Court of Appeal takes a pragmatic approach to measuring height in permitted development case (McGaw v Welsh Ministers)

Tue, 13 Jul 2021

This analysis was first published on Lexis®PSL on 09/07/2021 and can be found here

Planning analysis: The Court of Appeal considered how to measure the height of a proposed building from the ‘surface of the ground immediately adjacent’ to it, as required by Article 1(3) of the Town and Country Planning (General Permitted Development) Order 1995 (the 1995 GPDO). It held that height measurements did not necessarily need to be taken on land within the curtilage of an applicant’s land. In circumstances where the proposed building would be flush against a brick wall, it would be appropriate to measure from the neighbour’s land on the other side of the wall. Written by Howard Leithead, barrister at No5.

McGaw v Welsh Ministers [2021] EWCA Civ 976

What are the practical implications of this case?

This judgment will provide assistance to practitioners who are trying to decide where measurements should be taken from in the context of general permitted development orders.

However, caution should be exercised for two reasons. First, it will always be necessary to consider the particular factual circumstances of any application.

Secondly, the 1995 GPDO, SI 1995/418 which applies in Wales, provides differently to the Town and Country Planning (General Permitted Development) Order 2015 (the 2015 GPDO), SI 2015/596 which applies in England. In his judgment, Sir Timothy Lloyd noted that there was wording in, Article 1(3) of the 1995 GPDO, SI 1995/418 which might have assisted an applicant in England (where the wording of Article 2(3) of the 2015 GPDO, SI 2015/596 is identical), but that it was negated in Wales by the wording of Class E to the 1995 GPDO, SI 1995/418, Sch 2 Pt 1 (Class E).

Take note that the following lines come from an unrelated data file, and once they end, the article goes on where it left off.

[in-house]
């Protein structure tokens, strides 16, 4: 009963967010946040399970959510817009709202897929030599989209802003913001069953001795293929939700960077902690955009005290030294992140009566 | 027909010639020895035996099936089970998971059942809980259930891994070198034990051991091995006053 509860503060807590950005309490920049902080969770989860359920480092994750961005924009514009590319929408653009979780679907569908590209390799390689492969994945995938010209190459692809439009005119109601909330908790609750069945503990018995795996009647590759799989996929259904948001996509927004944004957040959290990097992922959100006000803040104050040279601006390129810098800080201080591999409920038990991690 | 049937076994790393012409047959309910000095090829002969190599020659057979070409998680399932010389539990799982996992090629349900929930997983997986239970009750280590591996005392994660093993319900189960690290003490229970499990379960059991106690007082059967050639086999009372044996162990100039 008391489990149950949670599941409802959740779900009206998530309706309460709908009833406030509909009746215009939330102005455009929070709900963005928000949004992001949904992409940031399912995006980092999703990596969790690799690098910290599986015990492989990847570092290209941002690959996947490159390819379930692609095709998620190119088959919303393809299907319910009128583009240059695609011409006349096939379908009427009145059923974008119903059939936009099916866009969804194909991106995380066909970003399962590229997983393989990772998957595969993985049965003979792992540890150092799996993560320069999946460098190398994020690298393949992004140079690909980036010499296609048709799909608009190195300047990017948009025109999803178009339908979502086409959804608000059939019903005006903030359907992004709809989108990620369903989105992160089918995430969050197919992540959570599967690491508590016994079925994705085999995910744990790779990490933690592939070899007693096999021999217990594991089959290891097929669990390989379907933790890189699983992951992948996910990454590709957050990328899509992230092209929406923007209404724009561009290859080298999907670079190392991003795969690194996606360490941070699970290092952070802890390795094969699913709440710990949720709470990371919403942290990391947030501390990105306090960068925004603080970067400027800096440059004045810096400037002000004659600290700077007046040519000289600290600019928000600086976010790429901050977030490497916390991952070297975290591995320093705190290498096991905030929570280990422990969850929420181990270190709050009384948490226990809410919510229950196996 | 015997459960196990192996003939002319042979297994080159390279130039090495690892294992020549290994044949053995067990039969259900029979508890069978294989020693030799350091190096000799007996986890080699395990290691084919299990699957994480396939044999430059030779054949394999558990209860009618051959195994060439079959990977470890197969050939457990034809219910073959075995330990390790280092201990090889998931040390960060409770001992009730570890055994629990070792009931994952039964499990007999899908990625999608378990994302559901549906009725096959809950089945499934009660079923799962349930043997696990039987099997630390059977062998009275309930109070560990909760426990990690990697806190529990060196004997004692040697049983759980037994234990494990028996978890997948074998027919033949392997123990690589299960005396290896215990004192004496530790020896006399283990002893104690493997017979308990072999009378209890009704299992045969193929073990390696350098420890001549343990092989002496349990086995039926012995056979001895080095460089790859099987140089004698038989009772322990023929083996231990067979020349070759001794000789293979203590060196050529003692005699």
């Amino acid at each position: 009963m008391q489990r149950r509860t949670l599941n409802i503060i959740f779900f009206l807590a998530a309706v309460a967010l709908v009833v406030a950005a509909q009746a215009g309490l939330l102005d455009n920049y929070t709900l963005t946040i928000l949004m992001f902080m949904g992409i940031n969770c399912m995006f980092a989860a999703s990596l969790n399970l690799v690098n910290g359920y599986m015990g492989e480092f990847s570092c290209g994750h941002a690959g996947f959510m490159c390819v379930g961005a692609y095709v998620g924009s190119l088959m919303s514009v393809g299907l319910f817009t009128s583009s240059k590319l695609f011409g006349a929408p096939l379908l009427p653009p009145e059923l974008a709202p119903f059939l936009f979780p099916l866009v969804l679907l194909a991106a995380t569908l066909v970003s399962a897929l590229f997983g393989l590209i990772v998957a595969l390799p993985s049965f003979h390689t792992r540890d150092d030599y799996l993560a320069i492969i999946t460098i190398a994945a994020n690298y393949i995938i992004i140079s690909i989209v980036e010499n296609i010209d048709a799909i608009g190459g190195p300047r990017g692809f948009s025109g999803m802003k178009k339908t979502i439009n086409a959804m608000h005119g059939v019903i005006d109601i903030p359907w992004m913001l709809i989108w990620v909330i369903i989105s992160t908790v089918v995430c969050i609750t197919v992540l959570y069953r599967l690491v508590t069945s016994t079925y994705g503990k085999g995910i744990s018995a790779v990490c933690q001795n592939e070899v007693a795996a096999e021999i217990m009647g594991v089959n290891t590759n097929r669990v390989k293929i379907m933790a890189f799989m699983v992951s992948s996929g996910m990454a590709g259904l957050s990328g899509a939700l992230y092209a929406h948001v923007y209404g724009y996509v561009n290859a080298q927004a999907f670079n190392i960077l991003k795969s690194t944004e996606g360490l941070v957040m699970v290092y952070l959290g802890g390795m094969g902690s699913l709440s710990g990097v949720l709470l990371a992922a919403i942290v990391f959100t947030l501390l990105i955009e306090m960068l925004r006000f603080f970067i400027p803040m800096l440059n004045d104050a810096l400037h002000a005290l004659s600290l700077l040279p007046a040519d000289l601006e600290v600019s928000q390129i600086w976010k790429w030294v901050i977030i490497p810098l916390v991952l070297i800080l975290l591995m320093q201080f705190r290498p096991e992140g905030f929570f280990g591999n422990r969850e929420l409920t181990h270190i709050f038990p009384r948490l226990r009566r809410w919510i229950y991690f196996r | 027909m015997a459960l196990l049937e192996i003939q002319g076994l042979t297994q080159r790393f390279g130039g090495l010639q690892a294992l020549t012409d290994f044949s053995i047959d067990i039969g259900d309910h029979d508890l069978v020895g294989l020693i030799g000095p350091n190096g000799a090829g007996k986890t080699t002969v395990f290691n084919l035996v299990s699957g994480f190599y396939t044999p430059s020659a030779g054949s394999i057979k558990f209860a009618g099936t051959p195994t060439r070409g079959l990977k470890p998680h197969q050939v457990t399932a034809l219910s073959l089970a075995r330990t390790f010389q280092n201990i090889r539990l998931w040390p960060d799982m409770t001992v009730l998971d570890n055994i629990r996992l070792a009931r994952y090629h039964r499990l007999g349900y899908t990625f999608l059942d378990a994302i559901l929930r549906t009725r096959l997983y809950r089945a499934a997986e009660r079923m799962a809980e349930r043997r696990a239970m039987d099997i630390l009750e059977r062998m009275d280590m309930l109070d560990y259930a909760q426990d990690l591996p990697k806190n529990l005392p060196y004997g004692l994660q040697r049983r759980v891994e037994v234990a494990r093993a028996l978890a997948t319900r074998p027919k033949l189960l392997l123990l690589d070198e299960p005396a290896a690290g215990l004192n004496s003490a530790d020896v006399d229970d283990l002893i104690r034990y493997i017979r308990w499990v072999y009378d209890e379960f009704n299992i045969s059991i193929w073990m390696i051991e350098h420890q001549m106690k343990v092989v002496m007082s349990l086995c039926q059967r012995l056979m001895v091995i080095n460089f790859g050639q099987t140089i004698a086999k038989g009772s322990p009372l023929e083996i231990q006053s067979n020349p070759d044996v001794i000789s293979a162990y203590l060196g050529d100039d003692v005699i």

What was the background?

The claimant owned a property in Sketty, Swansea (the property) on land that rose from east to west. The property consisted of a house with a garden at the back, which was the western side. To the south was a neighbouring property and to the west was a model railway. The claimant had built a brick wall that ran along the southern boundary of the garden and part of the western boundary (the wall) and wished to build a garden room in the south western corner of the garden abutting the wall (the proposed building).

As he considered that the proposed building would benefit from permitted development rights under Class E, the claimant applied to Swansea Council (the Council) for a certificate of proposed use or development under section 192 of the Town and Country Planning Act 1990. Class E permits ‘the provision within the curtilage of the dwellinghouse of (a) any building or enclosure…required for a purpose incidental to the enjoyment of the dwellinghouse as such’, subject to certain qualifying provisions.

After a series of unsuccessful applications, appeals and plan modifications, the claimant appealed a refusal of an Inspector appointed by the Welsh Ministers to the High Court, which upheld his appeal. The Welsh Ministers then appealed the judgment of the High Court to the Court of Appeal.

What did the court decide?

The Court of Appeal was required to interpret the relevant provisions of the 1995 GPDO, SI 1995/418 that restrict the height of a development permitted under Class E.